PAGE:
Think of the Private Security Company (PSC) industry in Afghanistan as the canary in a coal mine. It (the PSC industry) is a bellwether of potential trouble ahead. Like Iraq, PSCs are linked to a privatized model of military and development contracting in a highly insecure post-invasion environment.
Over the past decade the United States and the international community have funded an unprecedented private security industry in Afghanistan. As a result, this industry has become entangled with the Afghan political economy, as international spending has been implicated in funding informal armed groups and commanders. Considerable uncertainty remains as Afghanistan approaches the 2014 deadline for assuming national security responsibilities.
World Peace is a noble goal, but not one that can occur in one move. "Building States to Build Peace: A Project of the International Peace Institute" explains that World Peace starts at a national level. Like many things when they first begin, the early years of a state are vital for establishing it for stability and enduring peace. Covering topics such as law, economics, and finance, it also outlines examples ranging from Somalia to Afghanistan.
Tandis que la bataille fait rage en Syrie, la France a convoqué pour jeudi 30 août une réunion du Conseil de sécurité sur laquelle plane une question lancinante: pour faire quoi, pour obtenir quoi, au juste?
Given the dramatic loss of life, the fallout in terms of refugees and other serious problems, and the attacks that deadly conflict inflicts on our fundamental values, preventing such conflict and the disorder it sows should be a much higher priority for the United States, other governments, international organizations, and nongovernmental organizations (NGOs).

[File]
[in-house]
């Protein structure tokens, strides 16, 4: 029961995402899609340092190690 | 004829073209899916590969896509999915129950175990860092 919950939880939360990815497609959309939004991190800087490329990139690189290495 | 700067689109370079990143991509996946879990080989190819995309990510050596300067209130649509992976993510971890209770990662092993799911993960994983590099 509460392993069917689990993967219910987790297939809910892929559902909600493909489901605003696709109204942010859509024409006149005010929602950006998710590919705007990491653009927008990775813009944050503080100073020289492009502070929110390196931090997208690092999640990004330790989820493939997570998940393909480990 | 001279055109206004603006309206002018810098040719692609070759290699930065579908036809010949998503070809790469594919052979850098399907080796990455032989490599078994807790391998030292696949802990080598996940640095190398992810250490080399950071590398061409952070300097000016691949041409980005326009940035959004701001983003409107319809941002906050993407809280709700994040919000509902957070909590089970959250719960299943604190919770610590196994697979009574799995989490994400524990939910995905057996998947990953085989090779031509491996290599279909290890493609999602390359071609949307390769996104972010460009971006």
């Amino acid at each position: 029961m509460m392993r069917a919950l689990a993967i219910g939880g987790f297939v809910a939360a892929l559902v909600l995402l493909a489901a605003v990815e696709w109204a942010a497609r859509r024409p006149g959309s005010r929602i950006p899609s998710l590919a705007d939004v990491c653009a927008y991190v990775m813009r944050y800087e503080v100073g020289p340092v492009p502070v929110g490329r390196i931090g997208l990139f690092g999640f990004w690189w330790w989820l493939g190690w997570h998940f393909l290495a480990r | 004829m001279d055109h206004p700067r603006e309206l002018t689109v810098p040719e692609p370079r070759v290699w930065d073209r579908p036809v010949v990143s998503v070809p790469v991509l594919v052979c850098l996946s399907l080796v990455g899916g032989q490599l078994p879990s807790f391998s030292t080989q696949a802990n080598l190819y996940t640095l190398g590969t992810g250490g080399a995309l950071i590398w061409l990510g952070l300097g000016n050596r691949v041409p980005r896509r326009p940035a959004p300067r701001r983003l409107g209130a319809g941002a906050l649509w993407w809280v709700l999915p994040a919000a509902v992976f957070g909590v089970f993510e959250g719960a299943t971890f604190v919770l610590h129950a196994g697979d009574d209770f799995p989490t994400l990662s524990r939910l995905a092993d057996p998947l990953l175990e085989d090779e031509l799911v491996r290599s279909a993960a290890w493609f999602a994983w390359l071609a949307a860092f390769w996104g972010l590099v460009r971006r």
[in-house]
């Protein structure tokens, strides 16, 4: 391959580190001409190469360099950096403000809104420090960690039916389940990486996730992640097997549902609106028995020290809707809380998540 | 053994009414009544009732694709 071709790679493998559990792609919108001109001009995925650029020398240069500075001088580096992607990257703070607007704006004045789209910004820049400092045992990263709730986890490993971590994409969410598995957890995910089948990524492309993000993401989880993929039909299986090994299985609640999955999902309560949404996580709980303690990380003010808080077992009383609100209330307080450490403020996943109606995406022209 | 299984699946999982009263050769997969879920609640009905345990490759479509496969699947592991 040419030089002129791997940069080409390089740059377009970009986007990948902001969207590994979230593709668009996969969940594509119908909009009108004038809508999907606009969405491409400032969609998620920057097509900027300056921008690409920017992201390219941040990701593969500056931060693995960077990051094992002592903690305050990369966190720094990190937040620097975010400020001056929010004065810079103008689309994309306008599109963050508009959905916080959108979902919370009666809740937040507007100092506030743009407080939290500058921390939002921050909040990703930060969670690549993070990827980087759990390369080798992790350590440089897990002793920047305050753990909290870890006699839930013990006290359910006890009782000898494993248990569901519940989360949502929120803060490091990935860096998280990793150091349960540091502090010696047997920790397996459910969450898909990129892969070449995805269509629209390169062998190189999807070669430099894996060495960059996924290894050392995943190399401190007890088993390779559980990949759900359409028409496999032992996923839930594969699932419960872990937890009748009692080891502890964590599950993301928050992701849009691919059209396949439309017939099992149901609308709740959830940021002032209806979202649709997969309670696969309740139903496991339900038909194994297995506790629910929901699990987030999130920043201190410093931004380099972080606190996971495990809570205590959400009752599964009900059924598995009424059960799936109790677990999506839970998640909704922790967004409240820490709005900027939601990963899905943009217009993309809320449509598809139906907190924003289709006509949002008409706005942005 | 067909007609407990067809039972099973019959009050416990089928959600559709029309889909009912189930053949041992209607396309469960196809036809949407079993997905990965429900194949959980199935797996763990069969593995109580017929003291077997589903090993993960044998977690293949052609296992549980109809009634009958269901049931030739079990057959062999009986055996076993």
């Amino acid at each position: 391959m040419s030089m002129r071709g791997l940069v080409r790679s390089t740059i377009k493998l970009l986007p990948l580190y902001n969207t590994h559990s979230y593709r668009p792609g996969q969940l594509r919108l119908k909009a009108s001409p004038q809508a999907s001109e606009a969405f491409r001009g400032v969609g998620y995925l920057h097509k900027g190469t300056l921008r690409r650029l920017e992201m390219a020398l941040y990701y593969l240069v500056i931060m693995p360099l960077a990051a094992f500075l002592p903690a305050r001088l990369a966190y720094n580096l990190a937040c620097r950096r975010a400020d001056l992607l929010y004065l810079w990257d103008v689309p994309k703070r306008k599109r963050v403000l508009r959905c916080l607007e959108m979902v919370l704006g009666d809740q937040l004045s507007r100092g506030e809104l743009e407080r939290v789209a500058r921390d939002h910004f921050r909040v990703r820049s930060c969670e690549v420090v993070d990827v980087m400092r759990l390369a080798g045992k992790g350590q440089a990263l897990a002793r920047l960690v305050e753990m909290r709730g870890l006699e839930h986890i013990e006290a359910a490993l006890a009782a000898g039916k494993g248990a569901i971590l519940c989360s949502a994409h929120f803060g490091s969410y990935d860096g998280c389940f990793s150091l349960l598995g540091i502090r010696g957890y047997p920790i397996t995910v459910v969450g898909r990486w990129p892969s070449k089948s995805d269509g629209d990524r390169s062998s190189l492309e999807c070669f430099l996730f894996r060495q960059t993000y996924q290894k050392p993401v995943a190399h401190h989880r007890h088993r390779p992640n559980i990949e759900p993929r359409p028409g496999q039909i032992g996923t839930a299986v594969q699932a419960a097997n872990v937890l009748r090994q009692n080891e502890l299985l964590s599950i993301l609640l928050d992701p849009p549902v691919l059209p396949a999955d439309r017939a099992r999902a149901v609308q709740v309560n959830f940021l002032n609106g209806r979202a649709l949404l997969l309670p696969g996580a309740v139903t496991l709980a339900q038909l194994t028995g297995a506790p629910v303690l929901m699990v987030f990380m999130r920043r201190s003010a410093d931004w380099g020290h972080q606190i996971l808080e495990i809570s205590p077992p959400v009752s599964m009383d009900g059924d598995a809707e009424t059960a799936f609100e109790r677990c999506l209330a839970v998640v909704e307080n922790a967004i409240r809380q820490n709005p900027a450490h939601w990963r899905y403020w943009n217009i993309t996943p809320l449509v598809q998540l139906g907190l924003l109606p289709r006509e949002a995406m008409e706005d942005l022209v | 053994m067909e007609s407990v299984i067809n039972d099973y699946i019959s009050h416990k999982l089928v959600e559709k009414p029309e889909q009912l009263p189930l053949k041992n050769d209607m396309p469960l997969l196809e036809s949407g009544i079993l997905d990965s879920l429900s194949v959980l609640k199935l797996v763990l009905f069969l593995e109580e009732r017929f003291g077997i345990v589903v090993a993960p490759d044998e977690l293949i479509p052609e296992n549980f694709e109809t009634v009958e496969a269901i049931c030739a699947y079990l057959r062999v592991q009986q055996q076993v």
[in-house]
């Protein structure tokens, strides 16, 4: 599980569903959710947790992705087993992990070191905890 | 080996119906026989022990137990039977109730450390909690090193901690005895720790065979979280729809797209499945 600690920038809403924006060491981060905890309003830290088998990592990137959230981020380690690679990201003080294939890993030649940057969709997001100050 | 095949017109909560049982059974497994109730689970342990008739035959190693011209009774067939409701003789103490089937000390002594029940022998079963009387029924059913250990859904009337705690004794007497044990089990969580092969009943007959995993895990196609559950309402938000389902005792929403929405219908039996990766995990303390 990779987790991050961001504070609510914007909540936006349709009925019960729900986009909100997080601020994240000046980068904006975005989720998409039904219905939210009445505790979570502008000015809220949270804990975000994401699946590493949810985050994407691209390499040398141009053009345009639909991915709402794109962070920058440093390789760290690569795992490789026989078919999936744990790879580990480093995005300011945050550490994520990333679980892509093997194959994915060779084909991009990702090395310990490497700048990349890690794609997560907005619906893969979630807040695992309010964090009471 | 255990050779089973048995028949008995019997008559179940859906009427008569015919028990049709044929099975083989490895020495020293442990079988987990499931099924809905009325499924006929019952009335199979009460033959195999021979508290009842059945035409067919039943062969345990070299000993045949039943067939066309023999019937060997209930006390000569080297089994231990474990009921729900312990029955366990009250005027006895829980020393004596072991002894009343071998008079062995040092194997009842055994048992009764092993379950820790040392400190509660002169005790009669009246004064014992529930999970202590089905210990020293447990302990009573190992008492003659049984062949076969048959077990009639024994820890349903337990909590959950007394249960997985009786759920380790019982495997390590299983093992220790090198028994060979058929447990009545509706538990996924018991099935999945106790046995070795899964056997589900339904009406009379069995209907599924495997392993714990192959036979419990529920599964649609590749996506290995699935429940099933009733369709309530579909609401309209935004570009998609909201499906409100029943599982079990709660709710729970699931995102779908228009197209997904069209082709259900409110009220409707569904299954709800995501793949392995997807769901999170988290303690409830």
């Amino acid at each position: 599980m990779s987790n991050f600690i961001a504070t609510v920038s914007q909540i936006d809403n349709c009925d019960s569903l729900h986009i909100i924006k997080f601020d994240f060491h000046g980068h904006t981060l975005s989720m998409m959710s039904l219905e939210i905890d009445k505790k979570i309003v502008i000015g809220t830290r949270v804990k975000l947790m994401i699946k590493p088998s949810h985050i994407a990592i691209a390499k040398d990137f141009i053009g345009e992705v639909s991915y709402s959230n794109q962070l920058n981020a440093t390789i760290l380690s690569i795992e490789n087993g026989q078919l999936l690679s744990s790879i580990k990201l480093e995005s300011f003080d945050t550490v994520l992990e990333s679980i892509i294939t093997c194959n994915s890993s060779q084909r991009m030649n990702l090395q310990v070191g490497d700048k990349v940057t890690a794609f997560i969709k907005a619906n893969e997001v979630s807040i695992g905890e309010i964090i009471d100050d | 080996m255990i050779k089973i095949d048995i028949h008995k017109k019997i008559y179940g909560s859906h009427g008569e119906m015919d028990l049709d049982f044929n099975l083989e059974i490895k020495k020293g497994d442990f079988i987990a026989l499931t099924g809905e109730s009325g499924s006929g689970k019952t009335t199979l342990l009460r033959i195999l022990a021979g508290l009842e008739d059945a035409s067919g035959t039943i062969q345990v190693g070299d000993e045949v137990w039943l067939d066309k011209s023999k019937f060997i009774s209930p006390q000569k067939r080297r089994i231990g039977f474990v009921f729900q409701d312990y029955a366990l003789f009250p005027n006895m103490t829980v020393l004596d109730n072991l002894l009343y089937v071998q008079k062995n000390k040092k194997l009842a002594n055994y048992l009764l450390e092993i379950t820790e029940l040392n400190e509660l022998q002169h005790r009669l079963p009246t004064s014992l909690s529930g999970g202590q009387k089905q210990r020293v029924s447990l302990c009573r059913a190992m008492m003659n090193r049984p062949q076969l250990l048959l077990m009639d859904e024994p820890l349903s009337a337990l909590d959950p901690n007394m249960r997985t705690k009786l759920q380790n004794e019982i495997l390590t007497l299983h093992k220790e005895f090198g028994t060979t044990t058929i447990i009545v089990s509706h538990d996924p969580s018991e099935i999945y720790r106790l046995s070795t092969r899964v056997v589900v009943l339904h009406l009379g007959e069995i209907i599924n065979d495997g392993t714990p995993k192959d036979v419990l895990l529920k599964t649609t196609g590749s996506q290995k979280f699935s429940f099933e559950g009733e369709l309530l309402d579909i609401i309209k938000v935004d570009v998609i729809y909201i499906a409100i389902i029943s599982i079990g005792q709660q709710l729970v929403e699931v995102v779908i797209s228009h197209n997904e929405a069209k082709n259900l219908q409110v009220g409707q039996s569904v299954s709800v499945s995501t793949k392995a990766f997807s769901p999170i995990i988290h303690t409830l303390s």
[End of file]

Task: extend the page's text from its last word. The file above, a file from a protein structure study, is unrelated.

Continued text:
An examination of Afghan society in conflict, from the 1978 communist coup to the fall of Najibullah, the last Soviet-installed president, in 1992. This edition, revised by the author, reflects developments since then and includes material on the Taliban and Osama bin Laden. Drawing on two decades of research, Barnett Rubin provides an account of the nature of the old regime, the rise and fall of the People's Democratic Party of Afghanistan, and the troubled Mujahidin resistance.
During 2007-2008, raw opium production in Afghanistan reached a record level of an estimated 8,200 tons. In the same period, the Taliban-led insurgency supported by al-Qaida spread to new areas of Afghanistan and Pakistan. Both countries experienced unprecedented levels of terrorism aswell. After six years of international assistance to the Afghan government, the expansion of both the illicit narcotics industry and the insurgency constitutes a powerful indictment of international policy and capacity.
In May of 2010 Tuft University’s Institute for Global Leadership gathered a select group of Afghan politicians and military officials, Pakistani journalists and scholars, United Nations officials, diplomats, humanitarian workers, and U.S. military representative to discuss on the opportunities for, and obstacles to, security and political reconciliation in Afghanistan. This report presents a summary of that meeting.